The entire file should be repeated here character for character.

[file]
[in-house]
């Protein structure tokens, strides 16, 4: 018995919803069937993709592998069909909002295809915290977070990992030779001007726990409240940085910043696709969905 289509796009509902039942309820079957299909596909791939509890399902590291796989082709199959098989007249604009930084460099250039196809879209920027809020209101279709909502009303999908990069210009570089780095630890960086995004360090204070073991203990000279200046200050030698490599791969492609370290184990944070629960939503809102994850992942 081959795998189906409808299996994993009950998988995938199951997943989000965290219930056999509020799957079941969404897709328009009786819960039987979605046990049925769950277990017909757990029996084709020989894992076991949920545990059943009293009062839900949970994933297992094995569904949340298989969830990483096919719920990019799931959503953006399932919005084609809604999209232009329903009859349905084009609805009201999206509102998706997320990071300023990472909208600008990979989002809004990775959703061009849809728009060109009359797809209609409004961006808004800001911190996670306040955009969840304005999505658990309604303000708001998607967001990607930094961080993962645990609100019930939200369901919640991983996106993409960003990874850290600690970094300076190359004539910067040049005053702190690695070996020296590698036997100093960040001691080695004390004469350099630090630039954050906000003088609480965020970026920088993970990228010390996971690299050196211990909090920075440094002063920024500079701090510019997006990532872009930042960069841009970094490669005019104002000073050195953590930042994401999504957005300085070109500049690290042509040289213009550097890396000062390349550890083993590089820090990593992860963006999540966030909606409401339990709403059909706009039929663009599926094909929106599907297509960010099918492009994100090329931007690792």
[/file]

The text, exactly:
[in-house]
């Protein structure tokens, strides 16, 4: 018995919803069937993709592998069909909002295809915290977070990992030779001007726990409240940085910043696709969905 289509796009509902039942309820079957299909596909791939509890399902590291796989082709199959098989007249604009930084460099250039196809879209920027809020209101279709909502009303999908990069210009570089780095630890960086995004360090204070073991203990000279200046200050030698490599791969492609370290184990944070629960939503809102994850992942 081959795998189906409808299996994993009950998988995938199951997943989000965290219930056999509020799957079941969404897709328009009786819960039987979605046990049925769950277990017909757990029996084709020989894992076991949920545990059943009293009062839900949970994933297992094995569904949340298989969830990483096919719920990019799931959503953006399932919005084609809604999209232009329903009859349905084009609805009201999206509102998706997320990071300023990472909208600008990979989002809004990775959703061009849809728009060109009359797809209609409004961006808004800001911190996670306040955009969840304005999505658990309604303000708001998607967001990607930094961080993962645990609100019930939200369901919640991983996106993409960003990874850290600690970094300076190359004539910067040049005053702190690695070996020296590698036997100093960040001691080695004390004469350099630090630039954050906000003088609480965020970026920088993970990228010390996971690299050196211990909090920075440094002063920024500079701090510019997006990532872009930042960069841009970094490669005019104002000073050195953590930042994401999504957005300085070109500049690290042509040289213009550097890396000062390349550890083993590089820090990593992860963006999540966030909606409401339990709403059909706009039929663009599926094909929106599907297509960010099918492009994100090329931007690792």